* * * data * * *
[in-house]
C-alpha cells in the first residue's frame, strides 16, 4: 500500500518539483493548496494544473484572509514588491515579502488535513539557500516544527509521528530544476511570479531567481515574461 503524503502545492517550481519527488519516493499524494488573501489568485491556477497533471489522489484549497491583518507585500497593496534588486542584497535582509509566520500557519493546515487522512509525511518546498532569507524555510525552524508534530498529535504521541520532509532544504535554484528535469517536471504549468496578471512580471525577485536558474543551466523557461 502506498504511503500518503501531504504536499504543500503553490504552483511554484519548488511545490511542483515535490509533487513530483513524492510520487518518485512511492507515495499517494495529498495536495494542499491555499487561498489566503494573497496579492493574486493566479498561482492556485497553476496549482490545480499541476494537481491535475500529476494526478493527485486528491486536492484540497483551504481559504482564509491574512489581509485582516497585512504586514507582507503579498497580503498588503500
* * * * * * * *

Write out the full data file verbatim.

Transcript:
[in-house]
C-alpha cells in the first residue's frame, strides 16, 4: 500500500518539483493548496494544473484572509514588491515579502488535513539557500516544527509521528530544476511570479531567481515574461 503524503502545492517550481519527488519516493499524494488573501489568485491556477497533471489522489484549497491583518507585500497593496534588486542584497535582509509566520500557519493546515487522512509525511518546498532569507524555510525552524508534530498529535504521541520532509532544504535554484528535469517536471504549468496578471512580471525577485536558474543551466523557461 502506498504511503500518503501531504504536499504543500503553490504552483511554484519548488511545490511542483515535490509533487513530483513524492510520487518518485512511492507515495499517494495529498495536495494542499491555499487561498489566503494573497496579492493574486493566479498561482492556485497553476496549482490545480499541476494537481491535475500529476494526478493527485486528491486536492484540497483551504481559504482564509491574512489581509485582516497585512504586514507582507503579498497580503498588503500